Recent advances in condensed matter physics have ushered in a new era of cross-fertilization between mathematics and physics. The study of topological materials, a radically new class of quantum materials discovered in the mid-2000s and the subject of the 2016 Nobel Prize in Physics, has enriched the band theory of solids with concepts from algebraic and differential topology such as homotopy theory, characteristic classes, K-theory, and index theory. Advances in the difficult problem of the classification of symmetry-protected topological phases, a generalization of free-fermion topological materials to interacting systems of fermions or bosons, have involved aspects of group cohomology, topological quantum field theory, and cobordism theory. The description of topological phases with anyon excitations using modular tensor categories and rational conformal field theory, originally limited to 2+1 spacetime dimensions, has been extended to 3+1 dimensions in some cases. Beyond purely topological aspects, geometrical aspects of topological phases have also recently come to the fore. Proposed classifications of free-fermion or interacting topological phases protected by crystalline symmetries have involved sophisticated mathematical tools such as equivariant cohomology and the Atiyah-Hirzebruch spectral sequence. Studies of geometrical aspects of the fractional quantum Hall effect, such as its thermal or elastic responses and the physics of its neutral collective excitations, have led to a renewed interest in complex geometry and the theory of Riemann surfaces.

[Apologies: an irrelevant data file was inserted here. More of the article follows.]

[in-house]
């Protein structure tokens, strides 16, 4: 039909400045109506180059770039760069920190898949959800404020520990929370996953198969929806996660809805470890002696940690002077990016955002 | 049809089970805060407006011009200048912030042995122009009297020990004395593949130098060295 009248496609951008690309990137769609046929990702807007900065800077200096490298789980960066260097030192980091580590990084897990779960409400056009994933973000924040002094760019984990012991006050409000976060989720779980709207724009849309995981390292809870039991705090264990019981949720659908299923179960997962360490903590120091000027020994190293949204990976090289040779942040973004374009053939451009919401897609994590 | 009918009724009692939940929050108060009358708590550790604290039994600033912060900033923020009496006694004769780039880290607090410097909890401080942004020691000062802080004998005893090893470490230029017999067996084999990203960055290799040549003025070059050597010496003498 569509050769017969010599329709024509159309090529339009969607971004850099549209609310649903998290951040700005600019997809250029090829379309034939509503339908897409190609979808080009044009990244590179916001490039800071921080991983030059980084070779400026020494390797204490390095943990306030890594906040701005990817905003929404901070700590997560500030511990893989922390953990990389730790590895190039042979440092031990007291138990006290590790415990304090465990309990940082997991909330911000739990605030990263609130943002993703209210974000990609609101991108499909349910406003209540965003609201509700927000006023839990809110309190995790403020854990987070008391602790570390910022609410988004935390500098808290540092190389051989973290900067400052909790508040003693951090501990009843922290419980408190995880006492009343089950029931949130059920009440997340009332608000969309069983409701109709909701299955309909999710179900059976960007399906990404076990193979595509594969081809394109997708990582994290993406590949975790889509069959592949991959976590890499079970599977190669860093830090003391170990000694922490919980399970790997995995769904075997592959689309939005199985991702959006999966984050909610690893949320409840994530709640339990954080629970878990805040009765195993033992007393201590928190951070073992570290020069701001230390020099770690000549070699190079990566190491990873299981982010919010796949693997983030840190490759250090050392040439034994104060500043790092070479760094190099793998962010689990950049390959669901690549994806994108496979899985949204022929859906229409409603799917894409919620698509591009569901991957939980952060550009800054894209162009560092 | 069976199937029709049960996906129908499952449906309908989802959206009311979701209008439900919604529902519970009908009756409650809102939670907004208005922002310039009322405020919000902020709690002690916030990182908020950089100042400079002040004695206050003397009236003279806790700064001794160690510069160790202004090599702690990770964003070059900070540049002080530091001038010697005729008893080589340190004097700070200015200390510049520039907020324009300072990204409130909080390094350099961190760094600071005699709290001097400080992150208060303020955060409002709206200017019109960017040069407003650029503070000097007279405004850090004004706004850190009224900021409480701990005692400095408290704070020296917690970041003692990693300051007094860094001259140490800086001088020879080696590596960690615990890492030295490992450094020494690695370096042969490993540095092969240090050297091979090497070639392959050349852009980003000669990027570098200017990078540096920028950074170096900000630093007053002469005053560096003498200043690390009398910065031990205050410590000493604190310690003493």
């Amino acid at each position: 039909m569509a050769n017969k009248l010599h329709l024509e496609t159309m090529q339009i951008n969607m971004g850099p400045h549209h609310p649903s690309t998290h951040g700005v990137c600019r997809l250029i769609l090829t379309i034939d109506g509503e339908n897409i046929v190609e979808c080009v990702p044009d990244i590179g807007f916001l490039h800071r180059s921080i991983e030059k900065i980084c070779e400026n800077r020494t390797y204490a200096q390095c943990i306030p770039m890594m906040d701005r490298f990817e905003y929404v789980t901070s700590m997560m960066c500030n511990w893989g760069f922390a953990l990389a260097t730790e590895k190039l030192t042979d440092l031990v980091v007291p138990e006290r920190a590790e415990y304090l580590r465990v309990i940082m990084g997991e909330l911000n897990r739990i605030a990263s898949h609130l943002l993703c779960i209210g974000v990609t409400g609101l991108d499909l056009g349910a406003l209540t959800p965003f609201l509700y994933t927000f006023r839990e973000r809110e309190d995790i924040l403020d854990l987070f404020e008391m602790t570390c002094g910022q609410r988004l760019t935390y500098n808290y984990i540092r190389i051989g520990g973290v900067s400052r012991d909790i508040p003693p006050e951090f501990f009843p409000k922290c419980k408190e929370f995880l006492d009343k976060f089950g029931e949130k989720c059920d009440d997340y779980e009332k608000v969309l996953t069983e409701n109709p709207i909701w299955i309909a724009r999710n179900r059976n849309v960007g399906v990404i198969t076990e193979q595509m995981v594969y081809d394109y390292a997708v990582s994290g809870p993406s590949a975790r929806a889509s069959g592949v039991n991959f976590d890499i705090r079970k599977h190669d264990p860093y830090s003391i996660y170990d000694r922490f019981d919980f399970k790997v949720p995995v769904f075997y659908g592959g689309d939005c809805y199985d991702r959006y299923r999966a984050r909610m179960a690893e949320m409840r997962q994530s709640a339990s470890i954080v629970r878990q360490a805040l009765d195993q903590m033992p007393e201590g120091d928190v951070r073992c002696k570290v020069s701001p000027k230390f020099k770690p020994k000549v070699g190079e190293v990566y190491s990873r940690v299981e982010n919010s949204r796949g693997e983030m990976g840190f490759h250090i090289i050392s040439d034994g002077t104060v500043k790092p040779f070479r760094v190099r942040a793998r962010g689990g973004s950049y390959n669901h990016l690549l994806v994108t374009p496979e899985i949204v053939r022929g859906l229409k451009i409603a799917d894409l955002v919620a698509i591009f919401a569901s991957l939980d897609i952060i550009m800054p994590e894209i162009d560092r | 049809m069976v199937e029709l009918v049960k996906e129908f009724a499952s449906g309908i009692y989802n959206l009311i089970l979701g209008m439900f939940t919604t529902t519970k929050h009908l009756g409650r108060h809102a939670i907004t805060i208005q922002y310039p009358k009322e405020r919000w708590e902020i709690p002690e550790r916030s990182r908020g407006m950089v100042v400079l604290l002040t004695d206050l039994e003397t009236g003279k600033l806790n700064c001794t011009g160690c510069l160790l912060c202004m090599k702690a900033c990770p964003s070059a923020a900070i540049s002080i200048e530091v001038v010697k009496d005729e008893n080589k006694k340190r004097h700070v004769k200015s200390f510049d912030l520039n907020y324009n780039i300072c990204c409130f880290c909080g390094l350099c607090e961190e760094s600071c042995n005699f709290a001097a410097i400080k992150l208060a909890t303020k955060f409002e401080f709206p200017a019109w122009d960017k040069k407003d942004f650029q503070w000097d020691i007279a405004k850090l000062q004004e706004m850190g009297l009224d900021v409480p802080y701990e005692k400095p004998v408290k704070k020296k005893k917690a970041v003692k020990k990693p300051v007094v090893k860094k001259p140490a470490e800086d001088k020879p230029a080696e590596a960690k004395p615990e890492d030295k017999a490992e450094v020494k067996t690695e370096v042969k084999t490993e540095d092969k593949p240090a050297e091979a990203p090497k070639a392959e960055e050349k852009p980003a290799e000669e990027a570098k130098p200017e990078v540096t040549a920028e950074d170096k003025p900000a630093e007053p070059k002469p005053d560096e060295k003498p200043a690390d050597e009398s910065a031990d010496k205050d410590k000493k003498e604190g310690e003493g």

While this exciting interplay between condensed matter physics and pure mathematics has produced and undoubtedly will continue to produce transformative advances, it is often difficult for beginning researchers with a training focused on one or the other discipline to contribute to this rapidly evolving field, due to discipline-specific language barriers. Through a combination of pedagogical lectures and discussions of recent research topics, this interdisciplinary summer school will break these language barriers by introducing graduate students and postdoctoral fellows to the modern mathematical physics of quantum matter, with a focus on topological and geometrical aspects.
Please consult our Registration page to apply.
This event is sponsored by the Pacific Institute for the Mathematical Sciences (PIMS), and is an activity of the PIMS Collaborative Research Group on Quantum Topology and its Applications.
(Organizers: Lindsay LeBlanc, Joseph Maciejko, and Steven Rayan)